I'm often asked about the difference between branding and what some see as a dated concept, positioning.
That's because, in recent years, branding is the one subject in marketing that has been turned from a molehill into a mountain. The last time I looked, there were over 2,000 books covering some topic related to brands or branding. What used to be just a logo and the name of a product or company has now become an almost mystic creation that encompasses unique identities and qualities separate from product names.
Let's see if we can put some things into perspective.
First of all, building brands is nothing new. Look at the charts of leading brands that accompany this piece. If you take 25 popular product categories and study leading brands, you'll discover that branding was a big deal over 80 years ago. And the brands that were built then are still the dominant brands in the business today.
None of these brands had to deal with all the jargon, charts and systems that today's marketing people have to face. To paraphrase Nike, they just did it.
There are some that say today is a more complicated time and a brand needs multiple positions for different market segments. I say that they don't understand positioning. Multiple positions are like multiple personalities or schizophrenia. Whether it is products or people, all it does is generate confusion. You have to stand for something in the mind or you become nothing.
What you certainly don't do is drop the positioning idea. Such was the case of Coca-Cola, the leading cola brand since the early 1920s. Its differentiating idea was its heritage as the inventor of the cola category. It was "The Real Thing." But many years ago it abandoned this concept for a parade of meaningless slogans. Brand Keys, a research firm that tracks brand attributes and brand loyalty, has found that measures of the perception of Coke's heritage and its differentiated image have plummeted in the last six years. If Coke isn't "The Real Thing," it's just another cola. It's no wonder that without a clear positioning strategy, things aren't going well with Coke.
There are two ways to approach a changing market. One, you select a position that enables you to offer different forms to different segments. BMW is the "ultimate driving machine." This position transcends different forms of sedans (the 3 Series, 5 Series and 7 Series). It also covers SUVs, convertibles and roadsters.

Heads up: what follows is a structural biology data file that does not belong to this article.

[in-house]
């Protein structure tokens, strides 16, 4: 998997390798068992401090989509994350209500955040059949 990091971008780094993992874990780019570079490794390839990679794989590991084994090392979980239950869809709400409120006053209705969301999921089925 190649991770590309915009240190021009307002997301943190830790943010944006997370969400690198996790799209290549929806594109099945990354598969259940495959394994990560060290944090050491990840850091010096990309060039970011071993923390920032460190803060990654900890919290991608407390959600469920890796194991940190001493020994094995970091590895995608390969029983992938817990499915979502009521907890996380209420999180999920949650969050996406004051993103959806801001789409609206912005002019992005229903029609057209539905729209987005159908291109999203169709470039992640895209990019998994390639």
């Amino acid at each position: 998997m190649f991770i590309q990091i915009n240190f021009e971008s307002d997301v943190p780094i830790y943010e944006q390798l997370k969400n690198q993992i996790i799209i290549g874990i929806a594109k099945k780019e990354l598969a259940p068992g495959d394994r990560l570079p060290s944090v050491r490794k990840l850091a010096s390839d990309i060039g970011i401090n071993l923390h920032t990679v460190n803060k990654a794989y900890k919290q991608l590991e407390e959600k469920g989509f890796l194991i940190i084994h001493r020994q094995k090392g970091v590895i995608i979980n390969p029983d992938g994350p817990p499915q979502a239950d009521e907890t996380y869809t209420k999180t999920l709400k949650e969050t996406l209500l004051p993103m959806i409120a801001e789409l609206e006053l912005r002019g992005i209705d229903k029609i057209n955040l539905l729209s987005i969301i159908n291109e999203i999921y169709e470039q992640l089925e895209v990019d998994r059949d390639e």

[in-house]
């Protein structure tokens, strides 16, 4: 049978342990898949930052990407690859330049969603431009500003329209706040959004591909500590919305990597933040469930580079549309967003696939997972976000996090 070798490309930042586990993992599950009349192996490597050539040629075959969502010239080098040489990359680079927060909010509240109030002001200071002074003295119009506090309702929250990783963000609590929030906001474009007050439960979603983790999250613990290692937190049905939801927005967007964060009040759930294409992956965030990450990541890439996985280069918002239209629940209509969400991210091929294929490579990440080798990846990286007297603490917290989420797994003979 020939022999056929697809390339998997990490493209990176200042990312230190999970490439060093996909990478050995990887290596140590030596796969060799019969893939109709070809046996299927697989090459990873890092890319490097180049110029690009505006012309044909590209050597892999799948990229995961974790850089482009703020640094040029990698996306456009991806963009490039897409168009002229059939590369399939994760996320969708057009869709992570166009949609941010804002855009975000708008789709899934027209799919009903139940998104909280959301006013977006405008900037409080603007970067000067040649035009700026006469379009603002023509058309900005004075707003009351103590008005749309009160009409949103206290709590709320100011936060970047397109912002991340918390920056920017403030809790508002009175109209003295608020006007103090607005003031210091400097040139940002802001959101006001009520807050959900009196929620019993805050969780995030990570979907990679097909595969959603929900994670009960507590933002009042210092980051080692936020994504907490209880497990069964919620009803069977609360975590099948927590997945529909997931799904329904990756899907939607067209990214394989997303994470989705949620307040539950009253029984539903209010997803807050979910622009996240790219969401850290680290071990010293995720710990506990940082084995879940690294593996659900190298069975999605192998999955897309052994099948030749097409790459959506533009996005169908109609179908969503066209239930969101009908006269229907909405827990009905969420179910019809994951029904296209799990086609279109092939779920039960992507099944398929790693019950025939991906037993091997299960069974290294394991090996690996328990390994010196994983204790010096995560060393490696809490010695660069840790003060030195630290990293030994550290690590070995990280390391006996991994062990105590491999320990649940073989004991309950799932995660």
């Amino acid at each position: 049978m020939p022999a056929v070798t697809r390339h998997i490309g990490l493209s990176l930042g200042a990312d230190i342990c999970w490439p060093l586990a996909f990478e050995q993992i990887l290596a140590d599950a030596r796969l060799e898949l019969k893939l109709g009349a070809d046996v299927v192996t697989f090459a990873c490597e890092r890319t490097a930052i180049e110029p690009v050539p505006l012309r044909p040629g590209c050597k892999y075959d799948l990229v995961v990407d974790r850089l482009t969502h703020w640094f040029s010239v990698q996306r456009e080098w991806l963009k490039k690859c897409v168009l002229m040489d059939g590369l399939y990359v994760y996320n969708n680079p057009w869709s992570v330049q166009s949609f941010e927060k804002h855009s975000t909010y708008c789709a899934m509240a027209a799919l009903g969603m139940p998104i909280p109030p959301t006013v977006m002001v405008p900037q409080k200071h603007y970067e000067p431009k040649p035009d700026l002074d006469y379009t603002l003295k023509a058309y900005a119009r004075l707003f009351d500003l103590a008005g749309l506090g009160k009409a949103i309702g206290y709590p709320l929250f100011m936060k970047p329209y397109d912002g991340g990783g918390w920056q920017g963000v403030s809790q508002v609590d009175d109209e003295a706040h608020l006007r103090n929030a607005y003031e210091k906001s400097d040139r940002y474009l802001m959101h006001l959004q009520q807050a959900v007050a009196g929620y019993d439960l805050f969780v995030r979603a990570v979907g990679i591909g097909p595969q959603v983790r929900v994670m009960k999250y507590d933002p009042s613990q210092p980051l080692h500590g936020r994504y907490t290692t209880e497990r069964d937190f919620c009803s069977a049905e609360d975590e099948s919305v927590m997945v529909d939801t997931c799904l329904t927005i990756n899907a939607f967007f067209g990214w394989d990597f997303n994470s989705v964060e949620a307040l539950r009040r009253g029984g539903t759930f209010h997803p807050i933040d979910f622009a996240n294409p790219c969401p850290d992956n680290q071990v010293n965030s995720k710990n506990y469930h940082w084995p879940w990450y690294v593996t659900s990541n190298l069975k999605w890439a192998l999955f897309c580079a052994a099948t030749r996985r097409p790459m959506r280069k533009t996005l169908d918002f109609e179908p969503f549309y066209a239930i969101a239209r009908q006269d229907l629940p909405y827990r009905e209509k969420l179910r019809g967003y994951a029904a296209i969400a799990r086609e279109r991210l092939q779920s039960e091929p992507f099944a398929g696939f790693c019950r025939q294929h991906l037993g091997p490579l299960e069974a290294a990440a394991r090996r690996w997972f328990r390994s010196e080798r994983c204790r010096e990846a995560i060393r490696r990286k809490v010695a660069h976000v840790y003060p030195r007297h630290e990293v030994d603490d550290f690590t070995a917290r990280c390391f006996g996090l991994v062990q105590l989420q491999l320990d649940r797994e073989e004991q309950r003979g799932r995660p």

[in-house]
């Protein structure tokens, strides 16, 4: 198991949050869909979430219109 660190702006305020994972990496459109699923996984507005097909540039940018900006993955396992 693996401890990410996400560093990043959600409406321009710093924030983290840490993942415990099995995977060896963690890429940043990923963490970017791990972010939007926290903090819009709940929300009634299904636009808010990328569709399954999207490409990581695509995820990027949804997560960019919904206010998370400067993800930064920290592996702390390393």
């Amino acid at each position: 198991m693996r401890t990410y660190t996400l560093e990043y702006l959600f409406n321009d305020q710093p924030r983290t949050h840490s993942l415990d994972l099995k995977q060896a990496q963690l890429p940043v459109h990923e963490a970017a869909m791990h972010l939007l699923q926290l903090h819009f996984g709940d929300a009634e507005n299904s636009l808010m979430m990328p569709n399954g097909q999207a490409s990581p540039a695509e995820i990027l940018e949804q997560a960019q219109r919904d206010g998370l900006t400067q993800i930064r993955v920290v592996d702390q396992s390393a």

The other strategy is to evolve your brand's position. Crest toothpaste built the brand on the position of "cavity prevention." But as cavities decline and people's teeth get older, you have plaque and germ problems. It should evolve to a position of being "the pioneer in tooth care" which transcends these different tooth care problems. McDonald's became famous as a high-speed hamburger place. But with today's global reach and broader menu, it should evolve into "the world's favorite place to eat." You reposition yourself from one idea to another as a way to avoid marketing schizophrenia.
Unfortunately, we currently have an epidemic of schizophrenia thanks to endless line extensions. A well-known research firm called Copernicus investigated 48 pairs of leading brands in 48 different product and service categories. The objective was to measure whether brands were becoming more similar and commodity-like over time. Of the 48 categories evaluated, 40 were perceived as becoming similar. The reason: a shift from brand building to promotional programs, a shift from information-oriented advertising to entertainment-oriented advertising and a failure to communicate a distinctive point of difference.
This is where positioning comes into play. As Walter Landor once said, "products are created in the factory, but brands are created in the mind." Positioning is a body of work on how the mind works. The definition of positioning: It's how you differentiate your product or company in the mind of your prospect. It's why a shopper will pay a little more for your brand. The trick is to figure out how to express that difference. It's easy if you're faster or fancier or safer or newer. But often you have to find other non-product attributes like leadership or preference or heritage. (I wrote a book on all this titled "Differentiate or Die.") And, of course, you have to stay focused on what the brand stands for and not get greedy with it. (That greed spawns line extensions.)
So all this comes down to the simple fact that branding and positioning are linked. This is especially true when you look at these simple definitions of what I consider the keys to marketing success: Branding is about the process of building a brand. Positioning is about putting that brand in the mind.
You can't do branding without positioning.
Jack Trout is the acclaimed author of many marketing classics published in many languages: "Positioning: The Battle for Your Mind," "Differentiate or Die," "Big Brands. Big Trouble," "A Genie's Wisdom," and his latest, "Trout on Strategy." He was the originator of the concept of positioning.